The Brolga is a very large grey crane like bird with a red head that is without feathers, and a tall grey crown.
Their legs are grey and a black dewlap of skin rests under their chin.
The Brolga is well known for its loud call which is trumpet like, and given during flight, at rest or during courtship dances.
They can be as tall as 36-40 inches in height and will weigh in at about twenty pounds. The females are slightly smaller than the males.
Even when it is not breeding season the Brolgas will rest in flocks, forming groups of several hundred birds.
The Brolga mate in springtime, producing two to three mottled eggs which are incubated for about 30 days.
Both parents will care for the chicks which are ready to fly in about 3 months.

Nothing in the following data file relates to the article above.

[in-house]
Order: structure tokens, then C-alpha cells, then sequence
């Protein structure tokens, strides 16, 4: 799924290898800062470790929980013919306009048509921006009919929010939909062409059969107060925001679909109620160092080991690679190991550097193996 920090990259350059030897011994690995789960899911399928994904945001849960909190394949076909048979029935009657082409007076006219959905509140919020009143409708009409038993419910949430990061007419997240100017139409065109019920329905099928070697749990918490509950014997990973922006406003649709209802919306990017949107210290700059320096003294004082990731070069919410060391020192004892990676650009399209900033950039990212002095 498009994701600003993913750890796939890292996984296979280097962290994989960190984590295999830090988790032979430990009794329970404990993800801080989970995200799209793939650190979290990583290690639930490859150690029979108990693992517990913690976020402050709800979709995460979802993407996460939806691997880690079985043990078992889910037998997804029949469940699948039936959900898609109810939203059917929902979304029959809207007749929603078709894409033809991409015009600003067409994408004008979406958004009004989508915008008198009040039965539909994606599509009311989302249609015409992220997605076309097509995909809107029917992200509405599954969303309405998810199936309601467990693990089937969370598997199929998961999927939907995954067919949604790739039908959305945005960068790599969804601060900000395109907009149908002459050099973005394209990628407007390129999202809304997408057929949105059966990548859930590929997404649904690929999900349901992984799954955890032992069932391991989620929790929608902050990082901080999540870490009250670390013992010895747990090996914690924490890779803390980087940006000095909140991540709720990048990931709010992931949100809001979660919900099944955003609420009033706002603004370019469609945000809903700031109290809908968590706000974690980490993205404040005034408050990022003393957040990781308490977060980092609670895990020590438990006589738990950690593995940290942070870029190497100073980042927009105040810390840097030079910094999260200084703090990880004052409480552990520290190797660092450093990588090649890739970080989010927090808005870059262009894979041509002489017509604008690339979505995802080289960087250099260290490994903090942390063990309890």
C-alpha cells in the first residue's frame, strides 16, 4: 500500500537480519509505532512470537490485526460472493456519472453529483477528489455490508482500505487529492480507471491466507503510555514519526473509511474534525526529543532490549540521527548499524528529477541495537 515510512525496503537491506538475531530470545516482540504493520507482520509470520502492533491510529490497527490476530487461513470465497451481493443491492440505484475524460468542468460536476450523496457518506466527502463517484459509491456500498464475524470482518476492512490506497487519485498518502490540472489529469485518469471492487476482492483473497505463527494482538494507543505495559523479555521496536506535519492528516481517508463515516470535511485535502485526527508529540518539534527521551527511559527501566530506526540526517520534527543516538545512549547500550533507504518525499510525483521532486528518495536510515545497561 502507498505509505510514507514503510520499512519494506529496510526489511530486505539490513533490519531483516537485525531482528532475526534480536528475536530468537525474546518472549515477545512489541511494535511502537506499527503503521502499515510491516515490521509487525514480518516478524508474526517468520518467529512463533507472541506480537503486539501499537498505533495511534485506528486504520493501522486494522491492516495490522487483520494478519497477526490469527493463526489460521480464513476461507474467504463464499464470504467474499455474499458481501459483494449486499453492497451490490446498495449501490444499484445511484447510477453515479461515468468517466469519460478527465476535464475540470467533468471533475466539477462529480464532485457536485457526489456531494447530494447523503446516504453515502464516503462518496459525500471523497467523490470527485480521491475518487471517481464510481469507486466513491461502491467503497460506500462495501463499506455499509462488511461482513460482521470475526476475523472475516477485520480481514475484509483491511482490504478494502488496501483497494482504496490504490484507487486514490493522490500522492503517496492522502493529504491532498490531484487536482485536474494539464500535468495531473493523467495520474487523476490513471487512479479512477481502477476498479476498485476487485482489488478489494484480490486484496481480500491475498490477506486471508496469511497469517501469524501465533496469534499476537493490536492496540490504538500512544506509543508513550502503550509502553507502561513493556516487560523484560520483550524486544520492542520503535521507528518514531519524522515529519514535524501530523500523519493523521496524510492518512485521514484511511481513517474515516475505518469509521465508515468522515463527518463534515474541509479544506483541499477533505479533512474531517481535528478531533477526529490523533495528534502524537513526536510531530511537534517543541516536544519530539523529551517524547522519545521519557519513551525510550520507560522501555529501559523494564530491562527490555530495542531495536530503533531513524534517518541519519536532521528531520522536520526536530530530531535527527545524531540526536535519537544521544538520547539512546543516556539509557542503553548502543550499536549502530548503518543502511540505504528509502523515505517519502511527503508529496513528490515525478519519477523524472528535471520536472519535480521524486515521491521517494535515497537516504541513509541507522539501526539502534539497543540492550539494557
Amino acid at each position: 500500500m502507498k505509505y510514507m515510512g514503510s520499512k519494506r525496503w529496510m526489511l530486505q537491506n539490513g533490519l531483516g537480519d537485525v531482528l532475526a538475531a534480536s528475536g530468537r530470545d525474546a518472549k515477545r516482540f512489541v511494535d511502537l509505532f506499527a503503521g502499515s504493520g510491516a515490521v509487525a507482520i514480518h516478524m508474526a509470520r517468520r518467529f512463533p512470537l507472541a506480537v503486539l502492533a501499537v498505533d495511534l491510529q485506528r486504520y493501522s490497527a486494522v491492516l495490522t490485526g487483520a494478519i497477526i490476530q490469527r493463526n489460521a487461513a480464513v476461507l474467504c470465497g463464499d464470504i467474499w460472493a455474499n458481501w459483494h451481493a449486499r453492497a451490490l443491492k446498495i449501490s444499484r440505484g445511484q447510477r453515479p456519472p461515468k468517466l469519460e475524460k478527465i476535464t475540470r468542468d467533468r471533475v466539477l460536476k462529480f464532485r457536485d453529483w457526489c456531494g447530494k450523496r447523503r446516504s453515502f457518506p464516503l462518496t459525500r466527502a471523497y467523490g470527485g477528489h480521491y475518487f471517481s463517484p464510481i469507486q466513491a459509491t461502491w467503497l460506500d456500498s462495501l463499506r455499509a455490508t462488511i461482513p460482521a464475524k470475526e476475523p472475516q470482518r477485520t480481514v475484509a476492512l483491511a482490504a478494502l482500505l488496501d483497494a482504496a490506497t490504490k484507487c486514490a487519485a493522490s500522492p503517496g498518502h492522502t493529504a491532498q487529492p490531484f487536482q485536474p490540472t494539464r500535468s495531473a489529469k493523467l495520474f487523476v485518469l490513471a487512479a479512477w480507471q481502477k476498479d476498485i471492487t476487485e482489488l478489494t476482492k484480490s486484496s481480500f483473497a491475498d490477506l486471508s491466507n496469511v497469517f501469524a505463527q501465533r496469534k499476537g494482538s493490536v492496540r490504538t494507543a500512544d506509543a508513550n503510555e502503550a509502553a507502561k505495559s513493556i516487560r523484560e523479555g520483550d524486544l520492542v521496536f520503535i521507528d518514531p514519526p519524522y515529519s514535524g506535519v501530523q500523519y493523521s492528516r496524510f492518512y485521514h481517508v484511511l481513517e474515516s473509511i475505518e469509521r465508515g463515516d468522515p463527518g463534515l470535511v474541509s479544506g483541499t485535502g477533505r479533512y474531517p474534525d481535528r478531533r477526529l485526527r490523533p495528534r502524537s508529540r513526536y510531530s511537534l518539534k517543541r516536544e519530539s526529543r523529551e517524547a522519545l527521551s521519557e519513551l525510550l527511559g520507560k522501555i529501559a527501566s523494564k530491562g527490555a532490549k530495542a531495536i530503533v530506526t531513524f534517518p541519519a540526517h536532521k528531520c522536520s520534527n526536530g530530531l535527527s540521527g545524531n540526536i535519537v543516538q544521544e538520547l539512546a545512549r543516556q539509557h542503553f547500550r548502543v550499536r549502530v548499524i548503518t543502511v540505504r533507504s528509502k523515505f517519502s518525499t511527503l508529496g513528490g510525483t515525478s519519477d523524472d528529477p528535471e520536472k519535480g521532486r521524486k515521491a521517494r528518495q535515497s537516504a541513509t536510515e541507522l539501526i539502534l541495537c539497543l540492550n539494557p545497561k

They will also dance, during and outside of mating season, and the display is spectacular and highly energetic.
They can take place at any time of the year and by birds of nearly any age, not just mating ages partake in the dance.
The Brolga inhabits large open wetlands, grassy plains, coastal mudflats and irrigated croplands and, less frequently, mangrove-studded creeks and estuaries, being less common in arid and semi-dry regions, but will still live there, occurring primarily close to water.
These Bolga groups Once formed may be partially nomadic or may stay in the same area. Those which migrate will fly several hundred miles at a time.
Brolgas are omnivorous (feeding on both vegetable and animal matter), but primarily feed upon tubers and some crops. Some insects, mollusc’s, amphibians and even mice are also taken.